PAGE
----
Dems' hysteria over 'lynching' offers an opportunity for Trump to discredit them

I suspect that President Trump deliberately used the word "lynching" in a tweet to describe the efforts to impeach him, knowing that it would evoke hysteria from Democrats accusing him of racism.  Lest I be accused of attributing to him mastery of 3-dimensional chess, it doesn't take a mastermind to understand that the media and other Democrats will take any bait at hand to accuse Trump of nefariousness.  The word "lynch" has roots far predating the Reconstruction period, during which the KKK, the paramilitary arm of the Democratic Party, summarily executed by hanging many freed slaves, as well as many white Republicans who supported Reconstruction measures, as even the NAACP acknowledges.  Lynching continued into the 20th century.  Leo Frank, a Jewish factory superintendent, was kidnapped from prison in Georgia in 1915 and lynched by a mob of citizens, none of whom were ever charged.

If we are going to natter on and on about "insensitivity," how about insensitivity to the white people, including Jews, who have been victims of lynching?

But I don't think linguistic history was Trump's motive; rather, it was the expectation that Democrats would condemn the use of the word as "racially insensitive," allowing the trap to be sprung.  For the history of Bill Clinton's impeachment reveals that the word was liberally employed by Democrats at that time.  Current House Judiciary chairman Nadler, for instance (via Breitbart):

According to an October 4, 1998, Associated Press article that touted Nadler's role as a top Clinton defender, the then-51 year-old congressman said:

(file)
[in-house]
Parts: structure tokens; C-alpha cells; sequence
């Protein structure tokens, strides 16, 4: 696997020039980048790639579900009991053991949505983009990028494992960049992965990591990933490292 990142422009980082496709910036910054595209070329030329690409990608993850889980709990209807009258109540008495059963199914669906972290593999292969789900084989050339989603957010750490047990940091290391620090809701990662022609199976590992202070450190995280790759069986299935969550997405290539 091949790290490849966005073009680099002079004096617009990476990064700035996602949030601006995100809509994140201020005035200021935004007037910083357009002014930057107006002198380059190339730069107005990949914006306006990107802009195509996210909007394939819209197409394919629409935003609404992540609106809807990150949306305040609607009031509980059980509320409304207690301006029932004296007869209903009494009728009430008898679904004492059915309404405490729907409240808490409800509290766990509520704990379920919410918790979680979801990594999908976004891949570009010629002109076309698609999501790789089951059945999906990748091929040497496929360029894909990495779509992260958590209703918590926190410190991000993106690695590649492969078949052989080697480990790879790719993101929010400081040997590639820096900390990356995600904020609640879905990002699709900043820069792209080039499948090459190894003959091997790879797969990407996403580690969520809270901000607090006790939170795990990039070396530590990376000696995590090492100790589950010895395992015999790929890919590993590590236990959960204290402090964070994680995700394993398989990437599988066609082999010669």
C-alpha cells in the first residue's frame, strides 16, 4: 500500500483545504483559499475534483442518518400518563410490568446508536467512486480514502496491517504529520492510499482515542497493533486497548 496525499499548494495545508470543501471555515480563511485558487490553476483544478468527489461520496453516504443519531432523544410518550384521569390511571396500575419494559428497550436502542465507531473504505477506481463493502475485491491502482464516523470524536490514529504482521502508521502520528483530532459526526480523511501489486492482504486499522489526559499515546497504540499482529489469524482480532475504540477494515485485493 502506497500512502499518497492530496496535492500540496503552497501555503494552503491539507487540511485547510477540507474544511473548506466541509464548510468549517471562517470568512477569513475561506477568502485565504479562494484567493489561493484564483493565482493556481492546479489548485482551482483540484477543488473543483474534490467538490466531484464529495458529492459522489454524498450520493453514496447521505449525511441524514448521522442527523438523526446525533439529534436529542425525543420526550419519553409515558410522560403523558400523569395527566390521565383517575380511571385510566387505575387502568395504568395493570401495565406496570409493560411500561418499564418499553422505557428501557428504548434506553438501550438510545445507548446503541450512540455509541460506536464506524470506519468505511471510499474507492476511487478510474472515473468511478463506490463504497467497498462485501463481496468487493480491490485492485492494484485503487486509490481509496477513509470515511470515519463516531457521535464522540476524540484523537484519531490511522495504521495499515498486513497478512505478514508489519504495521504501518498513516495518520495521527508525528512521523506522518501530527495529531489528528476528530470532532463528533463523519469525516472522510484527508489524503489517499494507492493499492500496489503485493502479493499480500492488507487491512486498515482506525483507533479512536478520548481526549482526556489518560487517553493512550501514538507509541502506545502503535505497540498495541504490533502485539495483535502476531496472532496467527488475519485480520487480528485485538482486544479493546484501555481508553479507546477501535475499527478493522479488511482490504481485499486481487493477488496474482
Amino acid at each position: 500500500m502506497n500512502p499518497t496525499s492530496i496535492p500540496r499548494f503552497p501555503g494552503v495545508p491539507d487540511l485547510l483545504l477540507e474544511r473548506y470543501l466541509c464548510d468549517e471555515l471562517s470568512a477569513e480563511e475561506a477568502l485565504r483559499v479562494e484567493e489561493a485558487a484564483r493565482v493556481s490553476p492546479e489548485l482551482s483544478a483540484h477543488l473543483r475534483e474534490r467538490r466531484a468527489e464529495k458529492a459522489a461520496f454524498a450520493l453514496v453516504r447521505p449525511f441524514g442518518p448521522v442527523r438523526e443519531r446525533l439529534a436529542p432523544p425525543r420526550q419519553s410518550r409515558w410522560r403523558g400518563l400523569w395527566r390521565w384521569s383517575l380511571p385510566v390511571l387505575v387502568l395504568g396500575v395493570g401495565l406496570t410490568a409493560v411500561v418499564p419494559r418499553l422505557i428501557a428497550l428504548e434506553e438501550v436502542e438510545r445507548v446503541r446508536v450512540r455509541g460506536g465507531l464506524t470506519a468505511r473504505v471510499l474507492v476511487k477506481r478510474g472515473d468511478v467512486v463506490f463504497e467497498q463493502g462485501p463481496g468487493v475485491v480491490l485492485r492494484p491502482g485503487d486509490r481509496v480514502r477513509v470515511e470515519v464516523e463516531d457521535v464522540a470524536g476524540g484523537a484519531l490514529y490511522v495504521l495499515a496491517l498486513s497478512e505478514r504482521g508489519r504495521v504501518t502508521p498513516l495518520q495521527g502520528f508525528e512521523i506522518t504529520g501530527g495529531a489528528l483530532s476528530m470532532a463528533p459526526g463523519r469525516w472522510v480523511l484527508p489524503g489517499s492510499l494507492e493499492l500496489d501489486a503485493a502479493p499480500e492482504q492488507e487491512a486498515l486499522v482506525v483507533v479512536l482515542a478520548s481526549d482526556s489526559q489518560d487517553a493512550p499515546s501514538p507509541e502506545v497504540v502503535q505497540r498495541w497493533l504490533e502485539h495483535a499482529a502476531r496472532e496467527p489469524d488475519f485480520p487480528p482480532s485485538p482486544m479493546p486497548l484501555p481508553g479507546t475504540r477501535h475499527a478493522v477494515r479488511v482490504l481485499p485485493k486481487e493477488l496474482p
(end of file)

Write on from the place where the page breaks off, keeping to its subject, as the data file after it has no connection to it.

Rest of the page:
I am the president's defender in the sense that I haven't seen anything yet that would rise, in my opinion, to the level of impeachable offense. …

I wish we could get this over with quickly. … In pushing the process, in pushing the arguments of fairness and due process the Republicans so far have been running a lynch mob.

CNN, in a burst of honesty, dug up its own tape of Joe Biden:

In an appearance on CNN in October 1998, however, Biden said the impending impeachment proceedings against then-President Bill Clinton could be viewed as a "partisan lynching."

"Even if the President should be impeached, history is going to question whether or not this was just a partisan lynching or whether or not it was something that in fact met the standard, the very high bar, that was set by the founders as to what constituted an impeachable offense," Biden said.

CNN carefully noted that Biden apologized in a tweet 21 years later:

Biden seems to be admitting that he doesn't choose his words carefully, and finds it somehow offensive that another person chooses his words "deliberately."  Is he reckless and proud of it?

Mary Margaret Olohan of the Daily Caller News Foundation found other Democrats using the L-word back in 1998:

Multiple representatives compared Clinton's impeachment to a lynching, and several others condemned it as a Republican attempt to remove Clinton from office.

Democratic Illinois Rep. Danny K. Davis condemned the impeachment trial as "a lynching," and former Democratic Rhode Island Rep. Patrick J. Kennedy called it "a political lynching."

Faced with a media structure intent on driving him from office, President Trump's meta-strategy is to discredit the media and other Democrats as hysterical haters who are unfair and criticize him for the very behavior they engage in.  I hope he springs the trap today, on Twitter and at his rally in Pittsburgh.